Steve Silberstein
Judy Sorrel
Dr. Gene and Mrs. Joanne Wilhelm

$5,000 and above

Steve and Nona Barker
Anissa Berry-Frick
Peter Van Tuyn and Ilona Bessenyey
Roland and Joyce Bryan
Douglas and Sherry Caves
Marta Chase and Kicab Castaneda-Mendez
Dr. Ken Fabert
Bruce Gitlin
Maureen Hackett MD
Karyn and Jonathan Hartland
Susan Lubetkin
Ms. Rachel Anderson and Ms. Sally G. McCoy
Peter and Kathy Metcalf
Ron and Eva Sher
Drs. Joan and Sherman Silber
Michael Simons
Patty and Stu Spencer
William B. Thompson
Judy and Jim Wagonfeld
Moe Witschard and Marlena Renwyck
Erin Younger and Ed Liebow

$2,500 and above
Keith Cowan
Kit DesLauriers
Ms. Sally Harris
Jessie M. Harris

Kulwant and Soram Khalsa
Carol and Chet Kolton
Shirley Langlois
Stephen and Karen Lockhart
Michael Lowe
Randall May
Sue and John Mills
Donald Peele
Margaret Ralph, Cameron Foundation
The Ritzenthaler and Odmark Family
Jon Spar
Carol and John Stansfield
Jack Telfer
Gordon and Diana Tracz

$1,000 and above

Anonymous (2)
Kris Abshire
Valerie M. Anton
Scarlett Philibosian and Thomas Badger
Dwight and Tammy Baker
Darlene Baker
Erika Boka
Peter P. Bradley
Deborah Brower
Helen Keeler
Burke Charitable Foundation
Susan N. Clark
Kelly Clark
Katherine Corbett
Matthew Cox
Marc and Maud Daudon
Andrew Eberhard
Becky Erickson
Emma Fabert
Daniel And Jean Failoni
Richard and Marjorie Fiddler
Mark and Willow Follett
Kurt Fuxjager
Catherine Garner
Peter Grove
Amy and Chris Gulick
Judith Hance
Jim Hanig
George Happ
Kay Henry and Rob Center
Kirk Hoessle
Thomas and Kathryn Hornbein
Don Janes
Darcy and Daniel Johnson
Bob and Judy Jung
Lincoln Fetcher and Kathy Kater
Jeffrey Kenner
Ana C. Kimball
Frank Kroger
William Lazar

David Levine
Peter Lipman
Sylvia Lucas
James Mahoney
Joyce Malacina
George K. McLelland
Kailyn McGrath
Debbie Miller
Christy Monroe
Amy Mower
Eric Myers
John and Hortensia Nelson
Andrew and Leslie Nicholls
Brian O’Donnell
Leslie O’Loughlin
William Pope
Clarissa Porter
Patrick Pourchot and Jennifer Johnson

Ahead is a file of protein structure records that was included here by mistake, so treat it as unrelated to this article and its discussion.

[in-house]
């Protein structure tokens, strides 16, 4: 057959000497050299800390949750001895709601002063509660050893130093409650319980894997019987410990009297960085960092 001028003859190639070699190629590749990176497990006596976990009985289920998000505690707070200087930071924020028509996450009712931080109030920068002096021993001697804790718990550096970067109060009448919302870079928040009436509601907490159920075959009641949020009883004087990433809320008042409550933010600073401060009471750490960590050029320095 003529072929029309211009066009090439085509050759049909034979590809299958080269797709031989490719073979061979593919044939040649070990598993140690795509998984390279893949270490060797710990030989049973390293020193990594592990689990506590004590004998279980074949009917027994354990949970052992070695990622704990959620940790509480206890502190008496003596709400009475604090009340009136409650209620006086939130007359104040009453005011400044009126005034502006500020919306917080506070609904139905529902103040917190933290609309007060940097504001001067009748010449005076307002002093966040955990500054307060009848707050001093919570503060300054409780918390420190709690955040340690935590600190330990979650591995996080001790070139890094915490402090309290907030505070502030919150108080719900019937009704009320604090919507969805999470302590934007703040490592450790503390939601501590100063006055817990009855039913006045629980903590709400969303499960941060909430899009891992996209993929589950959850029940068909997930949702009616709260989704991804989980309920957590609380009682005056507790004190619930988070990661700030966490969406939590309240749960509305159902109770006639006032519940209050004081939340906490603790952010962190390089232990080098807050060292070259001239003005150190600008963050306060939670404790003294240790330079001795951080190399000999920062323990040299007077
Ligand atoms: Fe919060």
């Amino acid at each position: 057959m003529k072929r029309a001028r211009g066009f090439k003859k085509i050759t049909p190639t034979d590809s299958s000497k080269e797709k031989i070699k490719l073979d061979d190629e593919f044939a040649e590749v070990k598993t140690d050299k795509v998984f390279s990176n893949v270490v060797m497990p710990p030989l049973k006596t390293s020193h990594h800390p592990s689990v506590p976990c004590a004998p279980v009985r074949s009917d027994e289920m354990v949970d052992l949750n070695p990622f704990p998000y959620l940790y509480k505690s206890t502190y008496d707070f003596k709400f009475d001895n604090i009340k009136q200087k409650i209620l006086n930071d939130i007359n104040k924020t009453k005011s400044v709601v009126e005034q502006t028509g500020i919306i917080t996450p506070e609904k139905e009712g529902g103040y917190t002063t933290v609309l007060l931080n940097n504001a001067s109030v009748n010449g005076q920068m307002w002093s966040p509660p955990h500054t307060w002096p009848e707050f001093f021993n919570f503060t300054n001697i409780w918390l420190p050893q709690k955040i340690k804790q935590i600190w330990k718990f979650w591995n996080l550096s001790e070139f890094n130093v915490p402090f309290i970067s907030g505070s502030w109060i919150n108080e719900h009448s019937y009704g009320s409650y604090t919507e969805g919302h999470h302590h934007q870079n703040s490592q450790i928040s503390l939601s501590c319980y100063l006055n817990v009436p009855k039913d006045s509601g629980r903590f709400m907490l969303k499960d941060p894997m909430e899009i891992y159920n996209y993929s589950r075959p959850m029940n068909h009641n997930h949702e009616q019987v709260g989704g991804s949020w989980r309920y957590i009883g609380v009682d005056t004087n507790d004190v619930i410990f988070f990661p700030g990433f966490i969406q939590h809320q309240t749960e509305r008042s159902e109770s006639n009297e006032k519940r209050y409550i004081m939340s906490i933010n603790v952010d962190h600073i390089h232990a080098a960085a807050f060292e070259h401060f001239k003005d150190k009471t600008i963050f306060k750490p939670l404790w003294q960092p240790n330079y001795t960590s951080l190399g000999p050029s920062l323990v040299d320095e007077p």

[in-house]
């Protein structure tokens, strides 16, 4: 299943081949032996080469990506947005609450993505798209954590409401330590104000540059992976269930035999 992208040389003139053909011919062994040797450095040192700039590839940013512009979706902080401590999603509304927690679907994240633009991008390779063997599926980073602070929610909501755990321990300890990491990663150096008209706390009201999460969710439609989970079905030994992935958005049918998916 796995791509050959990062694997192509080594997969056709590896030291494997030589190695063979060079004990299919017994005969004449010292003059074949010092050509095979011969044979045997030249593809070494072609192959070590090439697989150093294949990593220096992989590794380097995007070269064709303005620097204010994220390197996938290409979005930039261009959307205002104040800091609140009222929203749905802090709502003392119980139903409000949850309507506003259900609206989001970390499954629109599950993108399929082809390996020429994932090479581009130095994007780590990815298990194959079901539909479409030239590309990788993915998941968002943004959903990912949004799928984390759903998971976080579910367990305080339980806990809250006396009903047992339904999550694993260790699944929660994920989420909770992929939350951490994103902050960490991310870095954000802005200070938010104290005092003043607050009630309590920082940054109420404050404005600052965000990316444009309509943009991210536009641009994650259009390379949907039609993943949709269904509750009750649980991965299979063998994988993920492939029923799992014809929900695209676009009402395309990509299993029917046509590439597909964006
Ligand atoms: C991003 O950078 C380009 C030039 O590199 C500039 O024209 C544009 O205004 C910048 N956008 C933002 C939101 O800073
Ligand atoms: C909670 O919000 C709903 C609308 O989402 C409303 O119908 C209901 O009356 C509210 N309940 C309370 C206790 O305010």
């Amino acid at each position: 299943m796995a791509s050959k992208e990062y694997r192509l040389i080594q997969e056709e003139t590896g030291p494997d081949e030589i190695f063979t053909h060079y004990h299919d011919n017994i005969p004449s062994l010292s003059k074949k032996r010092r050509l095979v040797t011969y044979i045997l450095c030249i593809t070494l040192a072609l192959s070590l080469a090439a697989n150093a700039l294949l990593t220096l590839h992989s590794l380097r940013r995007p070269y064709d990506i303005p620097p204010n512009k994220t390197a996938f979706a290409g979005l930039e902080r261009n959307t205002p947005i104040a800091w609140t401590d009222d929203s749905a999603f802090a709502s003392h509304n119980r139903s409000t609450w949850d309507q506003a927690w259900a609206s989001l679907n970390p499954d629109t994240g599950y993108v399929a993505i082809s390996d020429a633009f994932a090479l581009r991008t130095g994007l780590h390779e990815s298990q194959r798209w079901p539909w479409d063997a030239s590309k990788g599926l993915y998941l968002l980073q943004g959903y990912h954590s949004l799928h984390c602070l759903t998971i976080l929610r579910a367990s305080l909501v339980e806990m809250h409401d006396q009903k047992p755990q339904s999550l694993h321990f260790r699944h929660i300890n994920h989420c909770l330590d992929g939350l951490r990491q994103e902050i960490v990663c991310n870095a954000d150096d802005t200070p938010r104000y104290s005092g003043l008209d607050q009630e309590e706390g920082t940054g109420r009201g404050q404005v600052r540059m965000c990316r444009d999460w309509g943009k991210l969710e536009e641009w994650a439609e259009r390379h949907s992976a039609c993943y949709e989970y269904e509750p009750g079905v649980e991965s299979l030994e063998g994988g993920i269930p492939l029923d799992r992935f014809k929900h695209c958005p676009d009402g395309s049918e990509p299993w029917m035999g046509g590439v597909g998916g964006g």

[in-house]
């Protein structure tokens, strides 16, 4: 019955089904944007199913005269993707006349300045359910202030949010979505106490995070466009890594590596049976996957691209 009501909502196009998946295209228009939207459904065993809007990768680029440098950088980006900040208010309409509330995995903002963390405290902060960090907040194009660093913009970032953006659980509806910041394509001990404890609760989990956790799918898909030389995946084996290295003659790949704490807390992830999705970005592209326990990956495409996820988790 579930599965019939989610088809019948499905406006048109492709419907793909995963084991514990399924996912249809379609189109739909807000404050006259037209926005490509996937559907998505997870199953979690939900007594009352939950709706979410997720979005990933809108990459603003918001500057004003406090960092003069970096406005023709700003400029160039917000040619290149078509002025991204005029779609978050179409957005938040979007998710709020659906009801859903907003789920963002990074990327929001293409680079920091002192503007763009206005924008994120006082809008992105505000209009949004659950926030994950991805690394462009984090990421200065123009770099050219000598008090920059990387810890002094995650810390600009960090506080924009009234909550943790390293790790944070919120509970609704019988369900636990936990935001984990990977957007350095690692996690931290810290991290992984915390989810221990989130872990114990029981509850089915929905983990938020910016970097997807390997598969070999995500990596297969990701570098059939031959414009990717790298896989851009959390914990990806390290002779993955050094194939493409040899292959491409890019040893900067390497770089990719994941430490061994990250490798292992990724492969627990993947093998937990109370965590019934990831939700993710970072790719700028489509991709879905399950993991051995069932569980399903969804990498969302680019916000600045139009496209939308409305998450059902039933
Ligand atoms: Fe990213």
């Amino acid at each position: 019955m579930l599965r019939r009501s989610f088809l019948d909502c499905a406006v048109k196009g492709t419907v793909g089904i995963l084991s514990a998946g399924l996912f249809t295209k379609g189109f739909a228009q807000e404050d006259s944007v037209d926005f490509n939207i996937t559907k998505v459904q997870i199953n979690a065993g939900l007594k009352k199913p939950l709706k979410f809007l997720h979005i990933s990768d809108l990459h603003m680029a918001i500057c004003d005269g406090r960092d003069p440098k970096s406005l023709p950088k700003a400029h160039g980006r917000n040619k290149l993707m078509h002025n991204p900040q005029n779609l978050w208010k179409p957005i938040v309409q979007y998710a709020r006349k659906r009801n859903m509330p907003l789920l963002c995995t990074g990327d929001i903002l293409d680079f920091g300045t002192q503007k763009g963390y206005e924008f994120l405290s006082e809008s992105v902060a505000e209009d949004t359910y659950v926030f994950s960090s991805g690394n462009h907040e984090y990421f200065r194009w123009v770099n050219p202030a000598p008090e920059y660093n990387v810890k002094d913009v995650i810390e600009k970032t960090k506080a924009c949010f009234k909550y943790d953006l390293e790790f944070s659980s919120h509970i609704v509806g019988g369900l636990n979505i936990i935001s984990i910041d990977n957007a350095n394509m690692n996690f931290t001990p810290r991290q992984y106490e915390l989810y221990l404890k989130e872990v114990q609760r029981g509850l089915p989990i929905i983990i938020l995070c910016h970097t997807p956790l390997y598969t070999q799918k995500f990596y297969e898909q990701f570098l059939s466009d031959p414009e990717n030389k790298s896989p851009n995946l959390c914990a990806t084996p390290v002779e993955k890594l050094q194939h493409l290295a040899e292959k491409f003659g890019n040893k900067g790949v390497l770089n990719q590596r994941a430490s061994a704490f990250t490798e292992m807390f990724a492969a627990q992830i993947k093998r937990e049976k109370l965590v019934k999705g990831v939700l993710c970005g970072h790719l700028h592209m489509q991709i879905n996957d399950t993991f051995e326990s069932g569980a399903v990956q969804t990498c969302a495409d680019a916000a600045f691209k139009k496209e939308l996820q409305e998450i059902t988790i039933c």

Deb Raehl and Mary Lee Freeman
Martha Raynolds and Sam Dashevsky
Phyllis Reynolds
Andrew Richardson and Mariah Carbone
Allen and Christine Rickert
Julie Ringler
Kate Roosevelt and Caroline Maillard
Marcia Rutan and Carl Woestwin
Nancy Saunders
Robert Schlatter
Brian Schrader
Mark Schuermann and Nancy Carroll
Larry and Diane Shackman
Patricia Sharpnack
Greg Singleton
Catherine H. Smith and Peter Maxson
Society of the Transfiguration
Cyrus and Joanne Spurlino
John and Dorothy Stade
John Stamper
Michael Steffen
John and Heather Sterling
Beverly and Claudius Vincenz
John Taylor
John and Carson Taylor
Glenda and Paul Torrence
John A. Trotter
Wendy Tsien
Catherine Walker and David Fuqua
The Scott Walker Family
Alice Weigel
Jacquinot and Bob Weisenbach
Charles Wilkinson
Suzanne H. Williams
Leonard Wittwer and Martha Blane
Sara Younkin

Photo credit: Kristen Zinke

FOUNDATION SUPPORT

Anonymous
444S Foundation
The Campion Foundation
The Conservation Alliance
Hugh & Jane Ferguson Foundation
Marisla Foundation
Martin-Fabert Foundation
Martin Foundation
Muchnic Foundation
Tortuga Foundation
True North Foundation
The Volgenau Foundation
Wilburforce Foundation

CORPORATE SUPPORT

The North Face
Patagonia
Zumiez

LEADERSHIP COUNCIL

The Alaska Wilderness League Leadership Council is a group of Alaska lands advocates who meet as thought leaders to advise and assist in the planning and execution of League goals. For more information including how to get involved in the Council, please contact Chris@AlaskaWild.org.

Marta Chase • Ken Fabert • Bruce Gitlin • Dan Johnson • Cory Jones • Susan Lubetkin • William Meadows • Drs. Joan and Sherman Silber and Steve Silber • Judy and Jim Wagonfeld • Erin Younger

THANK YOU

for all you've done to keep Alaska wild. Your tax-deductible support makes our work possible.

Alaska Wilderness League is an independent 501(c)(3) organization (EIN: 52-1814742).